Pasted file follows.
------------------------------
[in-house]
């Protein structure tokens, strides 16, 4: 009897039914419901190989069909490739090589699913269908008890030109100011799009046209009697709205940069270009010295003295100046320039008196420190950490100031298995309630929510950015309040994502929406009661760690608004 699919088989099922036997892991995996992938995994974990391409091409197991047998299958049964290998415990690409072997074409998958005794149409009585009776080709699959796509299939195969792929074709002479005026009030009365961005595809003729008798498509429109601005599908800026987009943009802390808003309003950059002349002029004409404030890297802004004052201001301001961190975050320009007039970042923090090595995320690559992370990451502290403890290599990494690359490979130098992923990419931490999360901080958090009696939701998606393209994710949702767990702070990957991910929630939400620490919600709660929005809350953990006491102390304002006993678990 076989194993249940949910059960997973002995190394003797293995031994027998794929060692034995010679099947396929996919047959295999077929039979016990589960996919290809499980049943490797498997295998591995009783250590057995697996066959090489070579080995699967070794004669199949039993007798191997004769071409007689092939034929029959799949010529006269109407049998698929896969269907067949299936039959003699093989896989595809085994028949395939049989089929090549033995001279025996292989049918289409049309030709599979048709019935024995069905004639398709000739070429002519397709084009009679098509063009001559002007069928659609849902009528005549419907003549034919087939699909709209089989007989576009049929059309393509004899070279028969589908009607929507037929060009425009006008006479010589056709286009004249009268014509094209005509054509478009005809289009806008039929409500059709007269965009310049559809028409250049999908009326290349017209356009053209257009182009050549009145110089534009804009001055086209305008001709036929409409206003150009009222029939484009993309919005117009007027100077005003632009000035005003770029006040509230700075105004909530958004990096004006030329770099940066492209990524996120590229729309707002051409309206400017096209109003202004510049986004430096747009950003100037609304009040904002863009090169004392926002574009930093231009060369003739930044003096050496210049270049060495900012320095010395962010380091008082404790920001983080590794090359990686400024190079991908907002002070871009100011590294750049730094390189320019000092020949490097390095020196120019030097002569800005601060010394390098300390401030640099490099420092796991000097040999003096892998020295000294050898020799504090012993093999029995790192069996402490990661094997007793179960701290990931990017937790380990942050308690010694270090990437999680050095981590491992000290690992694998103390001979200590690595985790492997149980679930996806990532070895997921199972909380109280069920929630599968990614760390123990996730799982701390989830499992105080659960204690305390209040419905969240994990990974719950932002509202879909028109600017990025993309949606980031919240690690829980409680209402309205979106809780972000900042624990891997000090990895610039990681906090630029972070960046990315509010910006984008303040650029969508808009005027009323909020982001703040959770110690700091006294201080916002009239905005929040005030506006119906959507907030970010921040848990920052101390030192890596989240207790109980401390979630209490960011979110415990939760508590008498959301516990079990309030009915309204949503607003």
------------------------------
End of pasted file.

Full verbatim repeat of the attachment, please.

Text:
[in-house]
């Protein structure tokens, strides 16, 4: 009897039914419901190989069909490739090589699913269908008890030109100011799009046209009697709205940069270009010295003295100046320039008196420190950490100031298995309630929510950015309040994502929406009661760690608004 699919088989099922036997892991995996992938995994974990391409091409197991047998299958049964290998415990690409072997074409998958005794149409009585009776080709699959796509299939195969792929074709002479005026009030009365961005595809003729008798498509429109601005599908800026987009943009802390808003309003950059002349002029004409404030890297802004004052201001301001961190975050320009007039970042923090090595995320690559992370990451502290403890290599990494690359490979130098992923990419931490999360901080958090009696939701998606393209994710949702767990702070990957991910929630939400620490919600709660929005809350953990006491102390304002006993678990 076989194993249940949910059960997973002995190394003797293995031994027998794929060692034995010679099947396929996919047959295999077929039979016990589960996919290809499980049943490797498997295998591995009783250590057995697996066959090489070579080995699967070794004669199949039993007798191997004769071409007689092939034929029959799949010529006269109407049998698929896969269907067949299936039959003699093989896989595809085994028949395939049989089929090549033995001279025996292989049918289409049309030709599979048709019935024995069905004639398709000739070429002519397709084009009679098509063009001559002007069928659609849902009528005549419907003549034919087939699909709209089989007989576009049929059309393509004899070279028969589908009607929507037929060009425009006008006479010589056709286009004249009268014509094209005509054509478009005809289009806008039929409500059709007269965009310049559809028409250049999908009326290349017209356009053209257009182009050549009145110089534009804009001055086209305008001709036929409409206003150009009222029939484009993309919005117009007027100077005003632009000035005003770029006040509230700075105004909530958004990096004006030329770099940066492209990524996120590229729309707002051409309206400017096209109003202004510049986004430096747009950003100037609304009040904002863009090169004392926002574009930093231009060369003739930044003096050496210049270049060495900012320095010395962010380091008082404790920001983080590794090359990686400024190079991908907002002070871009100011590294750049730094390189320019000092020949490097390095020196120019030097002569800005601060010394390098300390401030640099490099420092796991000097040999003096892998020295000294050898020799504090012993093999029995790192069996402490990661094997007793179960701290990931990017937790380990942050308690010694270090990437999680050095981590491992000290690992694998103390001979200590690595985790492997149980679930996806990532070895997921199972909380109280069920929630599968990614760390123990996730799982701390989830499992105080659960204690305390209040419905969240994990990974719950932002509202879909028109600017990025993309949606980031919240690690829980409680209402309205979106809780972000900042624990891997000090990895610039990681906090630029972070960046990315509010910006984008303040650029969508808009005027009323909020982001703040959770110690700091006294201080916002009239905005929040005030506006119906959507907030970010921040848990920052101390030192890596989240207790109980401390979630209490960011979110415990939760508590008498959301516990079990309030009915309204949503607003």